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Articles Real Estate 25th Mar 2020

FAQs for Landlords and Tenants of Commercial Properties

Landlords of Commercial Properties – FAQs

It is an uncertain time for landlords and tenants alike at present.  Below, we have sought to address some questions we are being regularly asked by landlords of commercial properties.  If you have any further questions arising, please do contact our helpline.

 

What do I do if my tenant of commercial premises does not pay the rent due under the lease?

If your tenant fails to pay the rent due under its lease, the below is a summary of the options that are likely to be available to you:

  • Forfeiture
    The Government has passed legislation preventing landlords from exercising rights to forfeit leases of commercial premises where a tenant fails to pay the rent before 30 June 2020.  Please see our separate note on this issue.
  • Commercial Rent Arrears Recovery (CRAR)
    This involves sending a bailiff round to seize goods on the tenant’s property to pay the unpaid rent.  There is a notice that needs to be served beforehand.  Bailiffs are generally instructed directly to exercise CRAR. There may be practical issues in bailiffs attending or entering premises given the Government’s measures requiring people to stay at home except for very limited purposes.
  • Statutory Demand
    Service of a statutory demand gives the tenant 21 days to pay the outstanding sum.  If the tenant fails to do so, you can present a bankruptcy or winding up petition to make the individual or company insolvent.
  • Letter before Action
    A threat to issue proceedings (including costs) may be enough to get the tenant to pay.
  • Rent Deposit
    If cashflow is the biggest issue then taking the money from the rent deposit and asking the tenant to top it up may be the best immediate option.
  • Guarantor
    Threatening to sue/serve a statutory demand on a guarantor may encourage the tenant or the guarantor to pay.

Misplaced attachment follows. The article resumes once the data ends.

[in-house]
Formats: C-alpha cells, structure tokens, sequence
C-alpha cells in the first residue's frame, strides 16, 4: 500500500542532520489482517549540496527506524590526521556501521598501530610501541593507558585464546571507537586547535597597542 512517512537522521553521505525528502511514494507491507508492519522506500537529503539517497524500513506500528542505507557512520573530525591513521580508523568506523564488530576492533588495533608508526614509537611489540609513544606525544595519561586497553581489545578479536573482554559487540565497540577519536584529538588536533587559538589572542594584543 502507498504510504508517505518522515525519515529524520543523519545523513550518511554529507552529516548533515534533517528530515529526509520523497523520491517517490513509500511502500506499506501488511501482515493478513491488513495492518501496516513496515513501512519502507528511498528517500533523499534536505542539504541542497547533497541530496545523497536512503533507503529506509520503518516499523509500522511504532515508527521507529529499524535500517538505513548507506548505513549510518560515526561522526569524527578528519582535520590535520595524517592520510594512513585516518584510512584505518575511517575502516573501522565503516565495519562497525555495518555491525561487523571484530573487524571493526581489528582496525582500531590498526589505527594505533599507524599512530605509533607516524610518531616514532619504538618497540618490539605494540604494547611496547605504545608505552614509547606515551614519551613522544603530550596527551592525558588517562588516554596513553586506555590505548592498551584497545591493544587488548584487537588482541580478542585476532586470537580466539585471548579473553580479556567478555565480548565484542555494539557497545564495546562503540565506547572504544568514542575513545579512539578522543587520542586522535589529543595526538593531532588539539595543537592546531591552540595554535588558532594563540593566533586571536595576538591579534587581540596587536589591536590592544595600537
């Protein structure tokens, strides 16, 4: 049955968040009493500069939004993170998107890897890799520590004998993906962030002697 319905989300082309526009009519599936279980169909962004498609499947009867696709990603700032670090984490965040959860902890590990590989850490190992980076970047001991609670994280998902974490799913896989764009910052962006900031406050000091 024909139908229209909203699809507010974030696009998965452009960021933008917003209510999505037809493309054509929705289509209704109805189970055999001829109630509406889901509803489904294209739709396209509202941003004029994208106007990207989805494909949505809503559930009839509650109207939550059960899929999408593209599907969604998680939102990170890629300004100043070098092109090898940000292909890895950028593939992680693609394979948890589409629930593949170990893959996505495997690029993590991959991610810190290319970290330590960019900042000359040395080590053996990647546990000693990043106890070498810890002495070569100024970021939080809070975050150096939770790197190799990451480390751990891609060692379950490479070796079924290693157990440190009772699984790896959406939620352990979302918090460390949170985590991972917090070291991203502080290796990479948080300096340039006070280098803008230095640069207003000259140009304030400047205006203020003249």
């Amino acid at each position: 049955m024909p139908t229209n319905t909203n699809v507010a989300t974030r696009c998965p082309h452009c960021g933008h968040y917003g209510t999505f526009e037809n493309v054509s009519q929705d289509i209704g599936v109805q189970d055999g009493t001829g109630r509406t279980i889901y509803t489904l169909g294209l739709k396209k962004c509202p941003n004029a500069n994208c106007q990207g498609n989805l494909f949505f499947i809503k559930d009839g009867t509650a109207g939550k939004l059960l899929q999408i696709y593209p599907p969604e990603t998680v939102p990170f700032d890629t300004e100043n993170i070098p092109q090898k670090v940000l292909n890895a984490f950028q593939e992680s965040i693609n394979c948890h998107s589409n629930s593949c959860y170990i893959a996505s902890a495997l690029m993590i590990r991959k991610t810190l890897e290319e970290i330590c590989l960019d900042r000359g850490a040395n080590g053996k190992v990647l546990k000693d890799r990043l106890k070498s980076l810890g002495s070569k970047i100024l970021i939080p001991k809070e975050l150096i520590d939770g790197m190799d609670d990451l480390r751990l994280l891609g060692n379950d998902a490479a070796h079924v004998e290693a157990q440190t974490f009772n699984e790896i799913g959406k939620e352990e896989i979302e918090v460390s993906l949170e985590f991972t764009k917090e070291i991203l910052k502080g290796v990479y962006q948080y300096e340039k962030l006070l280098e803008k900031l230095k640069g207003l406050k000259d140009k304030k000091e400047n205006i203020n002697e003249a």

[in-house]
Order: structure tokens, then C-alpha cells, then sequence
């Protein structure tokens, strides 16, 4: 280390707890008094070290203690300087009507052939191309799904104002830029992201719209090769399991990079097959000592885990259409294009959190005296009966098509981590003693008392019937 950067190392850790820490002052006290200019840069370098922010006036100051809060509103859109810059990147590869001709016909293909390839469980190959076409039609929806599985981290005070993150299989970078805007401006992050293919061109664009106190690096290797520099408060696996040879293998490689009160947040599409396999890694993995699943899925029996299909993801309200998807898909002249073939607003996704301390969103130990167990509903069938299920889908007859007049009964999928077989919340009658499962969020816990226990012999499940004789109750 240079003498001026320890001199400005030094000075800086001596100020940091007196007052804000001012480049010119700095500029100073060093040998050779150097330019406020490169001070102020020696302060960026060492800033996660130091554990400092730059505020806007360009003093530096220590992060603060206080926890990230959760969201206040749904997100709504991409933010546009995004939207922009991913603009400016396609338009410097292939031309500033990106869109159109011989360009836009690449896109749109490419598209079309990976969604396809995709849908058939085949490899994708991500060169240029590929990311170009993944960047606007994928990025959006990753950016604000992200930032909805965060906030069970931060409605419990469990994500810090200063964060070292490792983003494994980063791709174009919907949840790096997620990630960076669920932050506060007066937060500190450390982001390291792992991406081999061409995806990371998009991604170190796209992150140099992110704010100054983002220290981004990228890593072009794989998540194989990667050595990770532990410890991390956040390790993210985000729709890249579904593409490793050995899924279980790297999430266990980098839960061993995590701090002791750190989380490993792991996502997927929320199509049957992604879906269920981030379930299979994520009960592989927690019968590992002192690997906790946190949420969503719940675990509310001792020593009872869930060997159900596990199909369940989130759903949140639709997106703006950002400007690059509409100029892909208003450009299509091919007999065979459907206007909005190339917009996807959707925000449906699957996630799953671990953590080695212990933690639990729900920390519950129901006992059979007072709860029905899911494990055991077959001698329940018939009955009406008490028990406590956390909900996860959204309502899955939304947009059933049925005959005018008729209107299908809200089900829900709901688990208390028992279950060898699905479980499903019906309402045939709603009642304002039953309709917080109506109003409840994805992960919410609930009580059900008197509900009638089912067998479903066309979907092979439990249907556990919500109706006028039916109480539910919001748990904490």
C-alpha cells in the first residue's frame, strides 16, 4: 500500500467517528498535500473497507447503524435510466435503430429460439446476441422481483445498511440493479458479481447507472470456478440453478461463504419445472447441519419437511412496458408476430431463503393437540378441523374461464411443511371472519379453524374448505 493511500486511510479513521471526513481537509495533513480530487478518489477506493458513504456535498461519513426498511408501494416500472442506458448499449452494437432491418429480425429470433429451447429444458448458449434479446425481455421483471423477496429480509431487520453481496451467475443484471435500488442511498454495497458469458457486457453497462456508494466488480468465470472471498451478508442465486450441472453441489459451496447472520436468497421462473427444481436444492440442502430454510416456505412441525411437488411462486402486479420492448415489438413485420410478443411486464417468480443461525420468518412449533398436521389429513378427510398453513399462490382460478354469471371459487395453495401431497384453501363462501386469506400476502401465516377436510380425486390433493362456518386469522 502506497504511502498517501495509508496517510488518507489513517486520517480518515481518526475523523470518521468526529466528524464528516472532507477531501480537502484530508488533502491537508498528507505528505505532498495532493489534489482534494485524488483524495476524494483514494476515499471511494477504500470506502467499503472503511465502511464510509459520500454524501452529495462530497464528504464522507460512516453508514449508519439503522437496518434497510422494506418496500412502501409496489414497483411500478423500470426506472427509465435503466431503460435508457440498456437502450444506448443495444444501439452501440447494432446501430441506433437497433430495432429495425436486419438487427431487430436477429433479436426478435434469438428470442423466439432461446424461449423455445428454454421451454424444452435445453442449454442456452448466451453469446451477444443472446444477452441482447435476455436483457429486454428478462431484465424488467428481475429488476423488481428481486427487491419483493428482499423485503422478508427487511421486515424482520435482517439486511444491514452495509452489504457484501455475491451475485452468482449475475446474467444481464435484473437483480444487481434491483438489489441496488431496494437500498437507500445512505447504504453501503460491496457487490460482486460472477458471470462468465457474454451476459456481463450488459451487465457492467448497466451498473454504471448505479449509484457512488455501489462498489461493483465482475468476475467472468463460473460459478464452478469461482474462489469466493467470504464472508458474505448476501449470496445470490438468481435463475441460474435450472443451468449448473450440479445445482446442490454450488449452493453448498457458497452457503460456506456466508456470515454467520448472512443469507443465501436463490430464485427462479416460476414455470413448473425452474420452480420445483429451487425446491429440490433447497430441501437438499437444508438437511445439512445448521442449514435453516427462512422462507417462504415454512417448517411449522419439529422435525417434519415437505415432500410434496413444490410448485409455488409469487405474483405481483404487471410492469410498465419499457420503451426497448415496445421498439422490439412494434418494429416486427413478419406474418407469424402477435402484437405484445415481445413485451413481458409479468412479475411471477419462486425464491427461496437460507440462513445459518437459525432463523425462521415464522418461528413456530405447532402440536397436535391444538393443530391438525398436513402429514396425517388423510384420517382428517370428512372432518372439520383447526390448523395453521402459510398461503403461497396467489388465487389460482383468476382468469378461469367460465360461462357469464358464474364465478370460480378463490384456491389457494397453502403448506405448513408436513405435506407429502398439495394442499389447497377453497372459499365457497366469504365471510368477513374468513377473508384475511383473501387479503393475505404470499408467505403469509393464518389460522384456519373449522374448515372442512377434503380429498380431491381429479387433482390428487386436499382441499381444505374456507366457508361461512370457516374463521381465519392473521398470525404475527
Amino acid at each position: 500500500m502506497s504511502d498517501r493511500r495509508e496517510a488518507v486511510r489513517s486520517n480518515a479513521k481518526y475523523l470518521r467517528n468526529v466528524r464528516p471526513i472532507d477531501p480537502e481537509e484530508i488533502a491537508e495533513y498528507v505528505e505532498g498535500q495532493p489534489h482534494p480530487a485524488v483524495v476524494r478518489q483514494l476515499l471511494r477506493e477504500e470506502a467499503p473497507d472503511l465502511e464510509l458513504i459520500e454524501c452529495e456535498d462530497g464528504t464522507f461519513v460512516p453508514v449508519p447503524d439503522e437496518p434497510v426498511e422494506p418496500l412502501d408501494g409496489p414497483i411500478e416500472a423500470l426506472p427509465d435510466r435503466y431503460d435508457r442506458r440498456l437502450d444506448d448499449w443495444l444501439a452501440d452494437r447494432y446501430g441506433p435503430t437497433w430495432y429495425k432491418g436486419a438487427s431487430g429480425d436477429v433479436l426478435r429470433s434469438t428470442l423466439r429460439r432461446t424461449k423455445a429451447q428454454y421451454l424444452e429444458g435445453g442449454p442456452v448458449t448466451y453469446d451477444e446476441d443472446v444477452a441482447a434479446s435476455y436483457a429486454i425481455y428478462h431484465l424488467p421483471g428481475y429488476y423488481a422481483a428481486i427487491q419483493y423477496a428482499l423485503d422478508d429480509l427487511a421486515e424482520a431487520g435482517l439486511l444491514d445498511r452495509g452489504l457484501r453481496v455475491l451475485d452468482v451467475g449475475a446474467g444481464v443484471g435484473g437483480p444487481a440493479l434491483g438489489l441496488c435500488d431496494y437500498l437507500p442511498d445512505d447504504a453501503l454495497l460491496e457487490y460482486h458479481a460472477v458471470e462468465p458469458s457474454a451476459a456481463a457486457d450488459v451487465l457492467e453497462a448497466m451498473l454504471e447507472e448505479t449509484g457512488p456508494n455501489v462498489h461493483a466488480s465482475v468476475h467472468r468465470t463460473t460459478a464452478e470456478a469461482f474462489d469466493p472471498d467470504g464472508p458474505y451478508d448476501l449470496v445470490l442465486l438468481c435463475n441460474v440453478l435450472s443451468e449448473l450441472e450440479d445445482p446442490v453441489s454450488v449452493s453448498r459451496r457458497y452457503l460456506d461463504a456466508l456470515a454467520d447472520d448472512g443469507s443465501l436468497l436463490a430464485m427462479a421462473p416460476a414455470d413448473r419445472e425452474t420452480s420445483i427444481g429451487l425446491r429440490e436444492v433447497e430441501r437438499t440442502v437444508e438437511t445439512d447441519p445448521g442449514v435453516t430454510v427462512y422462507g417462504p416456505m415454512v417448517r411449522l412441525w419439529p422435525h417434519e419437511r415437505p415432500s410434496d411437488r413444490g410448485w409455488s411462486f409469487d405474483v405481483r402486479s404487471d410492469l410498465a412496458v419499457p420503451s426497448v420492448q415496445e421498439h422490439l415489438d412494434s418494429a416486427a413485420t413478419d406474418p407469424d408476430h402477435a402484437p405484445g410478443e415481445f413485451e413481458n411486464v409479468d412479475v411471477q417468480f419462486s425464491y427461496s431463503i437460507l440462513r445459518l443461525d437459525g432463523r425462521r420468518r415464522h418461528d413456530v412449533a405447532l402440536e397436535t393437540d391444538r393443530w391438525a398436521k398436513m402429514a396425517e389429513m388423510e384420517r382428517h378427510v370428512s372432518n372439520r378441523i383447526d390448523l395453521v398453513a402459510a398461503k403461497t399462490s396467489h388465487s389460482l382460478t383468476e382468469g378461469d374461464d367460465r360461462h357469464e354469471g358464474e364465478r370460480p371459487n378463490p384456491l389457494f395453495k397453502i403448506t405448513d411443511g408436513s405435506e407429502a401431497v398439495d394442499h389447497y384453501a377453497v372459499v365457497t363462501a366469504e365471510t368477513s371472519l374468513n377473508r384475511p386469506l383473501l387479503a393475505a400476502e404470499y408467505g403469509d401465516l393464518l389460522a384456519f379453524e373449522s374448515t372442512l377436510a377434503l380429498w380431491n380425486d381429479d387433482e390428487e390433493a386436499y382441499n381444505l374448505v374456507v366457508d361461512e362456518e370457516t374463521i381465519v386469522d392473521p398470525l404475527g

• Interest
    Reminding the tenant that you can charge interest on any late payment may encourage payment of the rent now to avoid interest accruing.

If you choose to exercise any of these remedies, please be aware that due consideration needs to be given to the occupational documents as each lease differs and there are certain procedures to follow.  Please do contact the Property Litigation team if you need any specific advice on this.

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Can I come to an arrangement with my landlord or tenant to change the amount of rent or pause the payments?

The simple answer to this is “yes”, but the arrangement needs to be clearly documented.  As most arrangements will be in place for a relatively short period of time, it is unlikely you would want to vary the lease.  As such, a side letter clearly documenting the arrangement should be put in place.  The Property Litigation team has put a number of these in place for clients recently and are available to assist.

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Does the COVID-19 outbreak create an event which frustrates the lease such that the tenant could walk away?

This is highly unlikely.  Frustration has a very high threshold to be met, which would involve the tenant demonstrating there has been some form of frustration of common purpose that renders performance of the lease impossible.

If the lease has a force majeure clause, a tenant could seek to rely on it.  It is very rare for a lease to include such a clause and, even if it did, it is uncertain whether it would apply given that the event is unlikely to be permanent.

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Will a tenant be in breach of a keep open clause if it shuts the premises?

Strictly speaking, closing the premises will be a breach of a keep open clause.  However, the courts will not enforce these clauses by granting orders for specific performance.  We also consider it unlikely they will order a tenant to pay a landlord damages where a tenant is complying with Government guidance. In addition, if the rent continues to be payable under the lease, there is a question as to what the landlord’s loss is.

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Could a rent suspension clause in the lease apply?

A rent suspension clause is unlikely to apply as it usually only kicks in where the premises have been damaged such that there are unfit for occupation.  Clearly, each clause should be reviewed however to see whether the COVID-19 outbreak could mean that the rent suspension should be applied.  You should also check your relevant insurance to see if you may be able to claim against loss of rent insurance in the circumstances.


Tenants of Commercial Properties – FAQs